As we got to the door, Evan whispered, “He’s in there on the left.”
Barney sat in his recliner, stretched out like Thanksgiving had just ended. He wore long khaki shorts and an old, untucked Pine Valley golf shirt, with socks and no shoes. The air was dense and smelled like a mixture of wood varnish and old carpet. “I’d get up,” he said as I walked in, “but I’m too damn lazy.”
The walls were wood paneled, and there was a large bay window looking out onto pine straw. Leaned against the walls were about 100 putters from every era of golf, propped up and scattered as if they were picked up quite often. There was an “S. Maiden” gooseneck from Scotland with a hickory shaft, and one that looked like a twisted shillelagh. There was an original Ping Anser with the slot in the bottom, and one that was made as an anniversary gift for Karsten Solheim, with a Bible verse etched into its face. There were Zebras and Bulls Eyes and Rossies. There were John Jacobses and Bobby Graces and even a few that Barney had designed.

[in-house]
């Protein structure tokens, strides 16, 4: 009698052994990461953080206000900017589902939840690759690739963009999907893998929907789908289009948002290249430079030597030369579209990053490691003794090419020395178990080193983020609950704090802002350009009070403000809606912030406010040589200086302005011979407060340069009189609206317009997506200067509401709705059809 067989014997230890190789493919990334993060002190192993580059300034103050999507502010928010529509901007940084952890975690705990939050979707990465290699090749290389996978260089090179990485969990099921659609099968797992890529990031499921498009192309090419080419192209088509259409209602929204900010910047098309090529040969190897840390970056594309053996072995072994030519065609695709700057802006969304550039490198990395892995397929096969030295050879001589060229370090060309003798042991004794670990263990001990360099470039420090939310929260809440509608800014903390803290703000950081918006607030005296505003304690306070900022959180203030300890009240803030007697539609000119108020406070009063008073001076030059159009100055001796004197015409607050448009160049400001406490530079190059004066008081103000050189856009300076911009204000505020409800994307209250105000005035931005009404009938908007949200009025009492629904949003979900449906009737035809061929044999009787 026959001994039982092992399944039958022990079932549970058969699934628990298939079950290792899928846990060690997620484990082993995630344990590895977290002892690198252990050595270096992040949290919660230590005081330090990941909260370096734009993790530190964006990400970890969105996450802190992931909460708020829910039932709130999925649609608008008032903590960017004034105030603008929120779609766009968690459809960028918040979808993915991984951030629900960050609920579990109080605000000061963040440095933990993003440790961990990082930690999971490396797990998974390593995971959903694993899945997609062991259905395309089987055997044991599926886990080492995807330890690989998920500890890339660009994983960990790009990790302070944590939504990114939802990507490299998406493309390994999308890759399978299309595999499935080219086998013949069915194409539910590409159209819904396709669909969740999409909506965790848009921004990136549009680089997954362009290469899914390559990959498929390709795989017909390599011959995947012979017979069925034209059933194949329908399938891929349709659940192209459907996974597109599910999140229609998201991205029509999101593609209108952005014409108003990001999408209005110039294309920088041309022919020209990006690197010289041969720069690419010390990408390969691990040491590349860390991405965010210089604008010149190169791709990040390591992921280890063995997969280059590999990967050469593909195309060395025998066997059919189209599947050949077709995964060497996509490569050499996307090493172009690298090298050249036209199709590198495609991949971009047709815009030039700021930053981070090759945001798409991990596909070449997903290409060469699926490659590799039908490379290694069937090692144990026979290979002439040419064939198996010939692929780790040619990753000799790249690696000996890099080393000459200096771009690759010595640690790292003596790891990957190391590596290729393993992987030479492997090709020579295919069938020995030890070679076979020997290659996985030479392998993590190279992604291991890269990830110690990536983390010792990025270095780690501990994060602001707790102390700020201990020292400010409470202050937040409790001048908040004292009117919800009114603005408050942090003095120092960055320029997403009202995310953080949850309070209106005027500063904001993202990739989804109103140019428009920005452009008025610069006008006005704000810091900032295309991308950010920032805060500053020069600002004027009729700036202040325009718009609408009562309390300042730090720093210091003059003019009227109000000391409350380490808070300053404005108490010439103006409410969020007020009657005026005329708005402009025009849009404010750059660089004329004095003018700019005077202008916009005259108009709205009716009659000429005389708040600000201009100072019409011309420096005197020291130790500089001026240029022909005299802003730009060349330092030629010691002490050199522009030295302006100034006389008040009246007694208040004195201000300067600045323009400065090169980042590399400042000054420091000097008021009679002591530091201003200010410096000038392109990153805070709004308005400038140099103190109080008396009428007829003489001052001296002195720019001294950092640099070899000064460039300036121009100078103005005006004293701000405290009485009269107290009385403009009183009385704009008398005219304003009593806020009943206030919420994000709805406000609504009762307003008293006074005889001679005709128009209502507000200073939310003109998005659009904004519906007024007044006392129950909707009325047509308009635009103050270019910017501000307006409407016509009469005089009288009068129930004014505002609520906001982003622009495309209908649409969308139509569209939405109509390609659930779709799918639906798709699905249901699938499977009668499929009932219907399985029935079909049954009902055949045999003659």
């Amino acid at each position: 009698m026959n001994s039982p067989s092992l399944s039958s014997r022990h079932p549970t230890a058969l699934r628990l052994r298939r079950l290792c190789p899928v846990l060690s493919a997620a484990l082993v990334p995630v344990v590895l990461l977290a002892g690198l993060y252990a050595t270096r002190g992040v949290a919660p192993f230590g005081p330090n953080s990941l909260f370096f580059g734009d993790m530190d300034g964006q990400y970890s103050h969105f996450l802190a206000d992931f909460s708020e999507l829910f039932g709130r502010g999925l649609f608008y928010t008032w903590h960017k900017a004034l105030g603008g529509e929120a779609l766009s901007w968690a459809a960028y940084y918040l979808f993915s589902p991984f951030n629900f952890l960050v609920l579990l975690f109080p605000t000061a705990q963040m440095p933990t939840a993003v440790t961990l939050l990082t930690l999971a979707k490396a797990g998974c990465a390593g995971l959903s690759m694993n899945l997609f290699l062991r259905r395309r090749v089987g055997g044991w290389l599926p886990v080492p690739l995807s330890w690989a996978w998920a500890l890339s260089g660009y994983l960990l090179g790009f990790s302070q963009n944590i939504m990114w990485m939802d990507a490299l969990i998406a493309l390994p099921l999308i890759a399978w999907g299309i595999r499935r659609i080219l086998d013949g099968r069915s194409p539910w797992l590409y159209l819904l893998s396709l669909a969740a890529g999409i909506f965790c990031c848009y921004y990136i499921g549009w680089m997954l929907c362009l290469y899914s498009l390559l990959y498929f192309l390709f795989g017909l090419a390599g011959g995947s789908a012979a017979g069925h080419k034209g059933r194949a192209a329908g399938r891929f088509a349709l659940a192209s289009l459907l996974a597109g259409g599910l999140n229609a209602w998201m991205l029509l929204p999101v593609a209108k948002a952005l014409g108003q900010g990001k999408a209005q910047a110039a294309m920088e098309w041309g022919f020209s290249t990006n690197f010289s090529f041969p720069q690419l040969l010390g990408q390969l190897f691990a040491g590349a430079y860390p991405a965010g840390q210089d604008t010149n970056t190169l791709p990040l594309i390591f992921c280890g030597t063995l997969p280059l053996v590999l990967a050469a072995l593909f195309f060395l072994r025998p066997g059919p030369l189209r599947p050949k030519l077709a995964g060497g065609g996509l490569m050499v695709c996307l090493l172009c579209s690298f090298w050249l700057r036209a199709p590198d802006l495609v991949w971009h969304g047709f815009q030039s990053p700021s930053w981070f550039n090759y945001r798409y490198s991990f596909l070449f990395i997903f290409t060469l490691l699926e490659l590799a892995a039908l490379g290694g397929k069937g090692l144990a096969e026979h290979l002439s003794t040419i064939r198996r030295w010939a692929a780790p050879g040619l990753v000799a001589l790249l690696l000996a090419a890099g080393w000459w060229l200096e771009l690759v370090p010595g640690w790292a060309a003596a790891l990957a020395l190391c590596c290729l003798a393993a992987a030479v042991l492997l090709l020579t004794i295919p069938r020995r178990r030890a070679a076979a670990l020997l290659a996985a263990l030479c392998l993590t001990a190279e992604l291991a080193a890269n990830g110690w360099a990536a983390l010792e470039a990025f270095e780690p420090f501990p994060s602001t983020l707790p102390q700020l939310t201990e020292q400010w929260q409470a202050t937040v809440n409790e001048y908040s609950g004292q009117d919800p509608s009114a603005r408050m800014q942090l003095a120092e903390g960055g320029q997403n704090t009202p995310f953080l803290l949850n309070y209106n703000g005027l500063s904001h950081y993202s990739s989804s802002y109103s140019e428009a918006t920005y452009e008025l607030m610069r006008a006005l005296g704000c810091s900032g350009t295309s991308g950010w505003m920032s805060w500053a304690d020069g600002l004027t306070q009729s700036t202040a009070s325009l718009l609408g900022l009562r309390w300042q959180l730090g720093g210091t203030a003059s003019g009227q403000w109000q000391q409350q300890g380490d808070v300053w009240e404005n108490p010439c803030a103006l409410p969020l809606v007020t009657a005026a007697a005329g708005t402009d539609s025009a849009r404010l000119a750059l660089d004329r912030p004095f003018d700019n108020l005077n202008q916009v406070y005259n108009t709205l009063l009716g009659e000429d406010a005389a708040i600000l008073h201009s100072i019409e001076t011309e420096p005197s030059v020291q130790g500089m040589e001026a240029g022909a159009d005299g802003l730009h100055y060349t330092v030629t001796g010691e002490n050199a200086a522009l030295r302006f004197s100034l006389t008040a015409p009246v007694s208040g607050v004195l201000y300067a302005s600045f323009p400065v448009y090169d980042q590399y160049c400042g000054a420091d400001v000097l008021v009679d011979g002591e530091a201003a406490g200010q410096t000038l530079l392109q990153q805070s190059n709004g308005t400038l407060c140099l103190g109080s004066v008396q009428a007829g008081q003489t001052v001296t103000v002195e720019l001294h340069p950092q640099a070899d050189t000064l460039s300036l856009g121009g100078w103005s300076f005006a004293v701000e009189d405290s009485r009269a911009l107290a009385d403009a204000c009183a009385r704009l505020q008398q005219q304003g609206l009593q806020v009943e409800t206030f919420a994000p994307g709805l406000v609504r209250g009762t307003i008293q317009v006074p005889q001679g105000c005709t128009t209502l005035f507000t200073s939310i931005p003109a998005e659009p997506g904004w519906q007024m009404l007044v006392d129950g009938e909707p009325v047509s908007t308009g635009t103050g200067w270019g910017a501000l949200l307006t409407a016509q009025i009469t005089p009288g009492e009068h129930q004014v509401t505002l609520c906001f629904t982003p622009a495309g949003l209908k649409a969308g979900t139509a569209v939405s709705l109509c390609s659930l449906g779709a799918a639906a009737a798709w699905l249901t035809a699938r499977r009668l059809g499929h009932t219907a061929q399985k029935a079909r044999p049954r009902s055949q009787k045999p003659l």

I wanted to inspect them all right away, but didn’t want to be rude. So we sat there in a living room furnished exactly as the previous owner had left it, aside from the home’s only television, which Barney had removed. “People would stare at that thing like zombies,” he said. Even the few things that hung on the walls had been left over. Most of them were photos or paintings of the world’s great golf courses. There were quite a few of Pine Valley, but also a painting of Trevino teeing off on No. 16 at Cypress Point, and an old routing of Augusta National hung in a bathroom. The former owner was Jim Marshall, who, among other things, was a political advisor to Robert Kennedy during his 1964 run for the U.S. Senate. Marshall had invited Barney here in 2000 as part of a larger group, and as they sat around the same living room, it came up that none of them had ever attended an Olympic Games. Marshall picked up the phone and called the head of the Australian Olympic Committee. He counted his guests—“Six, seven, eight—yeah, about eight guys”—and said they wanted to see all the events. The tickets were waiting for them when they arrived in Sydney later that year.